Healthkit-WWDC-01

Whenever Apple introduces a new feature baked into iOS that was previously a domain ruled by third-party apps like its new HealthKit platform and Health app in iOS 8, questions inevitably come up about how it will impact other developers and competing platforms. That’s why we were interested in finding out how some of the top fitness and health app developers and accessory makers are reacting to Apple’s HealthKit announcement.

We reached out to some of the big names in the health and fitness app world, as well as companies like Withings and iHealth that sell iOS-connected health and medical accessories such as blood pressure monitors through Apple stores. Not only did all of the companies we spoke with— RunKeeper, Withings, Strava, and iHealth— confirm they are already planning integration with their ecosystems, they also talked about how having one central location for users to manage health and fitness data will indeed be a good thing for the business.

RunKeeper CEO Jason Jacobs told me he’s excited that Apple is bringing “some of the other key players in the ecosystem (doctors, EMRs, etc) into the discussion” and confirmed both his RunKeeper and Breeze app will soon support Healthkit. Others are also excited for integration with the medical industry that currently uses a highly fragmented record keeping system for health data.

Here’s what they had to say:

Withings-Wireless-Blood-Pressure-Monitor

Withings Wireless Blood Pressure Monitor

Cedric Hutchings, Withings CEO:

“We are thrilled by the announcement of HealthKit’s availability. Withings has been a pioneer of the shared API approach in connected health because we think that’s what our users want. They want to be in full control of their health data, and to have it seamlessly available where it is most useful for them. Our online API is already in use by more than 100 partner developers, so our users can have their data syncs with all those third parties. HealthKit will enable even more possibilities and ultimately more services and value to our users. It is a no-brainer for Withings, so expect us to integrate with it in the future. “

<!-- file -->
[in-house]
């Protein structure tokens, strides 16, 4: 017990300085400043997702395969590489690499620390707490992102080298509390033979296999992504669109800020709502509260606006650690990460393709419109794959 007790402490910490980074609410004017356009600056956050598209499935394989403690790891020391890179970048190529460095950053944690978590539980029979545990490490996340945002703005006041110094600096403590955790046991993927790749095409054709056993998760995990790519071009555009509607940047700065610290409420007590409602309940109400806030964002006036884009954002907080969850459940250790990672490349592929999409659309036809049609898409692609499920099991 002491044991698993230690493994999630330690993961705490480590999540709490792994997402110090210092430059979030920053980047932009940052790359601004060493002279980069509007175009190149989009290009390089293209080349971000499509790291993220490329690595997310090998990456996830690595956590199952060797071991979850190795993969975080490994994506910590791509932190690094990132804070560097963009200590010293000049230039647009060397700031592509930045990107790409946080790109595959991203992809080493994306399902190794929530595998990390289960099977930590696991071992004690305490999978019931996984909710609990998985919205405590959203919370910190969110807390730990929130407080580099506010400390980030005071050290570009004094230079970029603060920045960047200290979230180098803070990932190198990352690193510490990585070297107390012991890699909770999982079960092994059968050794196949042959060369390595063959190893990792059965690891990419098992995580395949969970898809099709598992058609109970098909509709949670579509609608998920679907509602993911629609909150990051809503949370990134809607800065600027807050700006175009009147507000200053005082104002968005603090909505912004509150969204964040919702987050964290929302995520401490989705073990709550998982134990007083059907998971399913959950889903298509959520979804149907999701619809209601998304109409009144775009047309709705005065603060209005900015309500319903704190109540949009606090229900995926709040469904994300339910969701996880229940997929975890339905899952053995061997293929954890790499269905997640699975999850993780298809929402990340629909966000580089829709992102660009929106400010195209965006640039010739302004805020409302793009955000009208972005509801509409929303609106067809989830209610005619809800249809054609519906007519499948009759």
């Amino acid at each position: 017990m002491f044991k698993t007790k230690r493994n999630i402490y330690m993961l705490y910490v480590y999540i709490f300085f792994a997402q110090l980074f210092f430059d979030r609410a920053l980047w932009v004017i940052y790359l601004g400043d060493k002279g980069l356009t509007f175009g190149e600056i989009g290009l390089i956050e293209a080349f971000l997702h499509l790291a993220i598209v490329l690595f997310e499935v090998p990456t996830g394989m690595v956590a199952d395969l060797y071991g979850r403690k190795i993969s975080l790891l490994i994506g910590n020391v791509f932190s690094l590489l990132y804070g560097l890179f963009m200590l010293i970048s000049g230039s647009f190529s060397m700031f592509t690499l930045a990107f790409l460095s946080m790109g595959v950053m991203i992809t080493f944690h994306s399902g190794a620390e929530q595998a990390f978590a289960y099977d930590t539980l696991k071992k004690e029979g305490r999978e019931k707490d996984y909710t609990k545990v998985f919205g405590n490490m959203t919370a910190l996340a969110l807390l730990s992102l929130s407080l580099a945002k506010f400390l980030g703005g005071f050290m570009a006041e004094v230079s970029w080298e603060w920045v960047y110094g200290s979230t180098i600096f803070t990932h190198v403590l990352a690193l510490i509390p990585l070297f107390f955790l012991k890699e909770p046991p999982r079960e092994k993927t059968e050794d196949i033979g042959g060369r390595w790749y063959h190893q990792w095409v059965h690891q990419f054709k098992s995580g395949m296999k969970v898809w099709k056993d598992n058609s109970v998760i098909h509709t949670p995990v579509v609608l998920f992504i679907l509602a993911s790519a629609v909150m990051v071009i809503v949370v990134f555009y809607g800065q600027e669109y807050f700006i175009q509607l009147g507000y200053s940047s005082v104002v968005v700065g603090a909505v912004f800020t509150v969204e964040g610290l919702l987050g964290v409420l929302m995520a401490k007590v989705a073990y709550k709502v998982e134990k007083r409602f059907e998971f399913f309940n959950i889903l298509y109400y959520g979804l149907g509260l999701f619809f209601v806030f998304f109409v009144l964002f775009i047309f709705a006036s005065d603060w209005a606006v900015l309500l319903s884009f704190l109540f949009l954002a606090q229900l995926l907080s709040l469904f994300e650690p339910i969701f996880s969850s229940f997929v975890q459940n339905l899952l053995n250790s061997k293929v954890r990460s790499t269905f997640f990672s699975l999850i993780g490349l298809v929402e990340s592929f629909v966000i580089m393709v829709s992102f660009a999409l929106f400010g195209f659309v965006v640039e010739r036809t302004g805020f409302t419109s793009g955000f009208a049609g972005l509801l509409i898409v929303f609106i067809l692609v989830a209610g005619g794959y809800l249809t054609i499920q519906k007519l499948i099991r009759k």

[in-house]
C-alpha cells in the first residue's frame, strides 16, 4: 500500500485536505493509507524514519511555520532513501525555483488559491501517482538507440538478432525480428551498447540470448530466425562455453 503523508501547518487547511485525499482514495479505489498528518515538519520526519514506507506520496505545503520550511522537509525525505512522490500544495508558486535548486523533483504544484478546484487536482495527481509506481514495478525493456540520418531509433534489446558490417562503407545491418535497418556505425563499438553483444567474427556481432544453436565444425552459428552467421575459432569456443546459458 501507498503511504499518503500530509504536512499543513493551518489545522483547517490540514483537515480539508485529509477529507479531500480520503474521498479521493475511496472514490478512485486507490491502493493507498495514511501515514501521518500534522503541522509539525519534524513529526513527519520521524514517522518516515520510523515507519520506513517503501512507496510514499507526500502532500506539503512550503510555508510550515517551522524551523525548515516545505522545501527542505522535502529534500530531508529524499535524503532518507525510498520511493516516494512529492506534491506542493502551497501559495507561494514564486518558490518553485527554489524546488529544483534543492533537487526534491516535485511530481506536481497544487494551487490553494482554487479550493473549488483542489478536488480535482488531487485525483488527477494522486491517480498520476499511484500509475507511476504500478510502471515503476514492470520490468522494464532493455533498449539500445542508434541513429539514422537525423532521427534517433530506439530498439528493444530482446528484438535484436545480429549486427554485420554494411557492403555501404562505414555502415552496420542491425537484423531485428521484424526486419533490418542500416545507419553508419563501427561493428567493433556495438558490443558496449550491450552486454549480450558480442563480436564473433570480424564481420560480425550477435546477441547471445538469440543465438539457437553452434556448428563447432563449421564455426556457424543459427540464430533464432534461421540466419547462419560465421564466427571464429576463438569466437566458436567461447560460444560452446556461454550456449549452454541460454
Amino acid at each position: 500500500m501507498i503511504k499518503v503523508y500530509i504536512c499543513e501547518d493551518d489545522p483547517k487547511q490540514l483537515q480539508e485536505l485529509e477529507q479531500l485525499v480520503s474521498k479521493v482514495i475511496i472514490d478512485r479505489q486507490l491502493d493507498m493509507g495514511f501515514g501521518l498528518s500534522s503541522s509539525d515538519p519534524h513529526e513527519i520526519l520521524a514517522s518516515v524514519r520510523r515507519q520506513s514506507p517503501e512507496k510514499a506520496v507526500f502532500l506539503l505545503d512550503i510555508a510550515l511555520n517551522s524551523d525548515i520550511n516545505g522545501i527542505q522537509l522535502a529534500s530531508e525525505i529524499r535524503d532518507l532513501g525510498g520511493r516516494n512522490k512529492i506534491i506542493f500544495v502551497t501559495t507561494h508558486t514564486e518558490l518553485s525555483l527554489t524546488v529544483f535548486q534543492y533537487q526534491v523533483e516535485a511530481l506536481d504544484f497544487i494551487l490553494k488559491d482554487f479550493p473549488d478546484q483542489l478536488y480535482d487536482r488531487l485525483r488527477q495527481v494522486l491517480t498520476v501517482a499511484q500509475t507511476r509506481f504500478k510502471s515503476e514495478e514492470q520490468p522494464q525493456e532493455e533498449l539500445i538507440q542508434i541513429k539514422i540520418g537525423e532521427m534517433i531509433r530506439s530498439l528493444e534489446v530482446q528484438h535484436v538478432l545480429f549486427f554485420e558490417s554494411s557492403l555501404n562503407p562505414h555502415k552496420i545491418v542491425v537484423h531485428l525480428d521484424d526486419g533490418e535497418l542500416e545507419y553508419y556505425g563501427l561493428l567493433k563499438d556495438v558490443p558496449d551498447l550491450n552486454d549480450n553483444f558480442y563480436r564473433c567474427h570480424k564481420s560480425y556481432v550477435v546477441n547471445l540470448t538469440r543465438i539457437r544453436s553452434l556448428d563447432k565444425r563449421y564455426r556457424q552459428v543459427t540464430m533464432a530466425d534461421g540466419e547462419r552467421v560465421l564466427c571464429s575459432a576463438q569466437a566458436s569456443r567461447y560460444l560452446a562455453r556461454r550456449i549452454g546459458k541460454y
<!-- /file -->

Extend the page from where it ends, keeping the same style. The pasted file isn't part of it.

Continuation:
Jason Jacobs, Founder/CEO RunKeeper:

“It is great to see a powerhouse like Apple is getting involved, and starting to bring some of the other key players in the ecosystem (doctors, EMRs, etc) into the discussion.  This is exactly where things need to be heading, and with our continued laser focus on the direct-to-consumer side, having big partners like Apple start to tie other pieces together will be a helpful enabler of our efforts.  We are excited for RunKeeper and Breeze users to be able to tie in their data with HealthKit soon!”

David Lorsh, VP Strategy & Business Development, Strava:

“As the first health and fitness app to integrate with the iPhone’s M7 motion co-processor, we are always interested in new developments from Apple. HealthKit appears to be a great platform that Strava can use to serve our global community of athletes with more insight about their athletic performance. We look forward to learning more developing our mobile app for HealthKit and iOS8.”

Adam Lin, iHealth President:

“What makes HealthKit potentially game changing is that Apple is in position to become THE hub for personal health data, much the way they have become the center of the digital music world. When you further consider iCloud as an enabler, this becomes a very real possibility. Beyond creating consumer value, this move can make an enormous difference for health care providers, creating a big step toward consolidation of the highly fragmented electronic medical records (EMR) space. I predict many of us will look back on this week as a key milestone in the transformation of health care.”

When Apple finally introduced its HealthKit platform, it announced what will presumably be the first of many partnerships in the medical space with the Mayo Clinic confirming it will tap into HealthKit to get health data on patients. As iHealth’s Adam Lin put it, that could be a “big step toward consolidation of the highly fragmented electronic medical records (EMR)” if more in the medical industry embrace it.